The feel of the rod is drastically different than any rod that I have ever thrown and is going to take some getting used to but I can FEEL the distance in the rod, if that makes any sense. I threw that rod and my 12' spinner all day and I threw them a lot. I preferred throwing the CCP rod so much more and was getting about 10 more yards than with my spinner. My biggest issue is with throwing the convention reel. My right thumb is raw from throwing that all day. The only blowups I had were caused by operator error. I would watch my lead fly until it splashed down and forget to thumb the reel. Even then, the blowups were not bad and I just had to strip off some line. It is also weird for me to have to remember to guide the line back on the reel but that started to come naturally by the end of the day and I found myself doing it with my levelwind Abu also.

All in All, I am very happy with the combo of the 12 '8" and the Akios 656scm. You can tell that each piece is quality equipment and when you mate them together, it is an awesome fishing rig. Now I just need to learn how to cast!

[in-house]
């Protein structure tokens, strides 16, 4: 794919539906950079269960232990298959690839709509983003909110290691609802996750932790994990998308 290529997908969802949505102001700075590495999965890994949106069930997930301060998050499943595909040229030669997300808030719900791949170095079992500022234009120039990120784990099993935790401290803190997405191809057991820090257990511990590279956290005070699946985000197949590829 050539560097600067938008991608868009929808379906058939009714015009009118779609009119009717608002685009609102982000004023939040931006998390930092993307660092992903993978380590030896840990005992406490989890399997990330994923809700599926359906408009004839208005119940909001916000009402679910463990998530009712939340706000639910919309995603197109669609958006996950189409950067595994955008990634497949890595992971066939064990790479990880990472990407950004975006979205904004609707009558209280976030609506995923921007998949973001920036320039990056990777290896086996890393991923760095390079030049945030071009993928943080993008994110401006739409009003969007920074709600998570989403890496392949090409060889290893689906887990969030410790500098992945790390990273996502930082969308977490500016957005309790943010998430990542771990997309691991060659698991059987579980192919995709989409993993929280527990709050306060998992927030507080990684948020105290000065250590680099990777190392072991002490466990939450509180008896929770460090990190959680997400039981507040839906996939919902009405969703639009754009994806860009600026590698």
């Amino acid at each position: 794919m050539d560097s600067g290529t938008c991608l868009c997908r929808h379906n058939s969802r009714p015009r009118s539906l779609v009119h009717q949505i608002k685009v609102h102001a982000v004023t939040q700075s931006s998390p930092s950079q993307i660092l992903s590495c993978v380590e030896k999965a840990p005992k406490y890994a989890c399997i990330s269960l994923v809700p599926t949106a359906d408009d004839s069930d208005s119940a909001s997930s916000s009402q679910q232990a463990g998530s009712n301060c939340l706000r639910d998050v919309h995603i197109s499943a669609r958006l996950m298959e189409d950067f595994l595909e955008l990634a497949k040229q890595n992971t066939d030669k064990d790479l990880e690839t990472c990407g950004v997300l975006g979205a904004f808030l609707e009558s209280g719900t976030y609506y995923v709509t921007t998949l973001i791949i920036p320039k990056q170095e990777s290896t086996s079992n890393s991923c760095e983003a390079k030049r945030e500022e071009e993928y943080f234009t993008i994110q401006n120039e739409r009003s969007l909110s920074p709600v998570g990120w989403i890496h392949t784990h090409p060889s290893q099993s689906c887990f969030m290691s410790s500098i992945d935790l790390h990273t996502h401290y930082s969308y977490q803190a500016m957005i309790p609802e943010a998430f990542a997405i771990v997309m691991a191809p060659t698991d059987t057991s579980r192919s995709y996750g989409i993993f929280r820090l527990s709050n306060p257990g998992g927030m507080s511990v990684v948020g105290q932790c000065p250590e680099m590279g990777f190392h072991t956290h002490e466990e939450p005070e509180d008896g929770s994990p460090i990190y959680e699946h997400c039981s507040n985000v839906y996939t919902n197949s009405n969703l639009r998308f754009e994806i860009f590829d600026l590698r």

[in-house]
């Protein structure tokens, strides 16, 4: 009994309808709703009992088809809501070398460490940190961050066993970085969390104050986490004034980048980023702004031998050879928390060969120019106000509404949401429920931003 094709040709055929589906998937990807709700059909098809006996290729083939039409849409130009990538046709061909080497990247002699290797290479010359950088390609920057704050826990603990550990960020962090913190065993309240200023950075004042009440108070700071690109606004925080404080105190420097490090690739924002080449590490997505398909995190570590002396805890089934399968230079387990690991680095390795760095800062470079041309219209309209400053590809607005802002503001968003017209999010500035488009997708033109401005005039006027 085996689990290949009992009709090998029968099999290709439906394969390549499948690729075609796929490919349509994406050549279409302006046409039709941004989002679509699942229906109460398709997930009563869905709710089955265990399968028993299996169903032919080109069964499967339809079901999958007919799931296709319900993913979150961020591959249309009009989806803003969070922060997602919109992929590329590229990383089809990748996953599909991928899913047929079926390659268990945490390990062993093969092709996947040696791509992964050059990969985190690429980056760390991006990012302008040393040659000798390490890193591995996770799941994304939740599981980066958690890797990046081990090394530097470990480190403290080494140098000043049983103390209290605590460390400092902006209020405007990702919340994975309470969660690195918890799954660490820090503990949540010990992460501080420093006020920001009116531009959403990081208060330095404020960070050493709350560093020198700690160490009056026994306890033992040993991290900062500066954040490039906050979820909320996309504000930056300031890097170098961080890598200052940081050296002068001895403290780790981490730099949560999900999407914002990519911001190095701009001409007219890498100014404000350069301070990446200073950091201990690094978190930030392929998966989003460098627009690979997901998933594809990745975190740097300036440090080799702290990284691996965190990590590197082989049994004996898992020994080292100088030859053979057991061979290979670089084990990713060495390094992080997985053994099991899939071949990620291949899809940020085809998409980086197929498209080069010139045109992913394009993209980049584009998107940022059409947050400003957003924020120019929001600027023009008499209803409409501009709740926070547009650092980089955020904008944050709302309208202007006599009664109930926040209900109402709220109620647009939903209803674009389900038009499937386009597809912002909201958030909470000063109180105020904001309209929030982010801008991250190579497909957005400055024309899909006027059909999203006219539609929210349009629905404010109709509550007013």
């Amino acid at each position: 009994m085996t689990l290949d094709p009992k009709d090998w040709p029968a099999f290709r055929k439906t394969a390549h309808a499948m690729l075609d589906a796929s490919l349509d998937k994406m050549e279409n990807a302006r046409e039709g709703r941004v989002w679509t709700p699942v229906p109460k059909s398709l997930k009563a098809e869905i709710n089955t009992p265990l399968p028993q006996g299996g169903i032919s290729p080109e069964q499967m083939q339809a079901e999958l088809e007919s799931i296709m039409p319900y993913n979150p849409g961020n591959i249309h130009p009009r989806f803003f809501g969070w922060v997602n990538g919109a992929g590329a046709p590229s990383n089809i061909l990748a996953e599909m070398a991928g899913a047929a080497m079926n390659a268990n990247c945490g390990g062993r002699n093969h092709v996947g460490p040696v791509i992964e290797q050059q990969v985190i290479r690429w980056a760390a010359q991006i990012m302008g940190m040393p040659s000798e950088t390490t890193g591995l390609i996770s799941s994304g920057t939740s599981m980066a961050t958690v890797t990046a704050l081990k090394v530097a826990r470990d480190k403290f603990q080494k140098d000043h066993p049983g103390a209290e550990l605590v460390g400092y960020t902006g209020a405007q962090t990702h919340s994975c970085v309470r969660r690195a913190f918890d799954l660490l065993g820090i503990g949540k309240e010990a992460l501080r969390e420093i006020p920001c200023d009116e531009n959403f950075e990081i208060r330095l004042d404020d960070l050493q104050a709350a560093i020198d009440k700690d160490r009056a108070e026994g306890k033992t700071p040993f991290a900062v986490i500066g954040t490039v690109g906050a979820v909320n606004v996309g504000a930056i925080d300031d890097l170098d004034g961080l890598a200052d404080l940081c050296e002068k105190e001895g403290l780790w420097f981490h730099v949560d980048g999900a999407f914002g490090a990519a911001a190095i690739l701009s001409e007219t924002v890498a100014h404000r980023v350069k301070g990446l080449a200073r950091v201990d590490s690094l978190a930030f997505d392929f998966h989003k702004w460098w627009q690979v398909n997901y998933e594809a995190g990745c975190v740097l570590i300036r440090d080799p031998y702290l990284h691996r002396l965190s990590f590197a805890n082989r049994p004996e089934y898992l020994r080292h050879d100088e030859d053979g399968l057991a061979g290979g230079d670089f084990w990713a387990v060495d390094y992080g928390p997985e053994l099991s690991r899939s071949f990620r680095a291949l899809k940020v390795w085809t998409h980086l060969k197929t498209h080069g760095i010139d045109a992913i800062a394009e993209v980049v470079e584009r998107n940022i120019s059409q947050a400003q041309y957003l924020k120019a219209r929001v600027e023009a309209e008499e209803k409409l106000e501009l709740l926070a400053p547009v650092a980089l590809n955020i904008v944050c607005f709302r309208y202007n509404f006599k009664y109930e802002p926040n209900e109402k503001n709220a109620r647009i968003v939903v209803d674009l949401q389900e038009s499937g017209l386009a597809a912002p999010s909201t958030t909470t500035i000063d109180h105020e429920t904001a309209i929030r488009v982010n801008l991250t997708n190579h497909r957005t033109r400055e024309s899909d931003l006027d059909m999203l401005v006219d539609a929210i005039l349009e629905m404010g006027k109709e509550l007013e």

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DISTANCE CASTING SPONSOR
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Brad,

it was great to meet you.

A couple of things;

You must be ready to put the thumb down when the payload splashes down... :) And BTW, we call that a professional overrun.. lol

Think about driving a sports car through a sweeping left turn as you cast. In slow and out fast. If you try to hit it hard from the start the spool will slip under your thumb and friction burn the thumbpad white.

Finally, focus on keeping the arms extended while you turn and pull late with the left. That is where you will find the distance....

Tommy
 

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I had snap offs with every 8oz weight that I bought and was reverted to throwing 6oz pretty much all day. I was throwing my own rigs that I had made from 20lb flouro, I may need to step that up to 30lb. Every break I had was in the middle of the rig itself.
Are you using a Shock Leader ?

Remember, the main line of the rig must be as strong as the Shock Leader or you will suffer dangerous "Crack-Off's" - ( UK term for "snap off" ).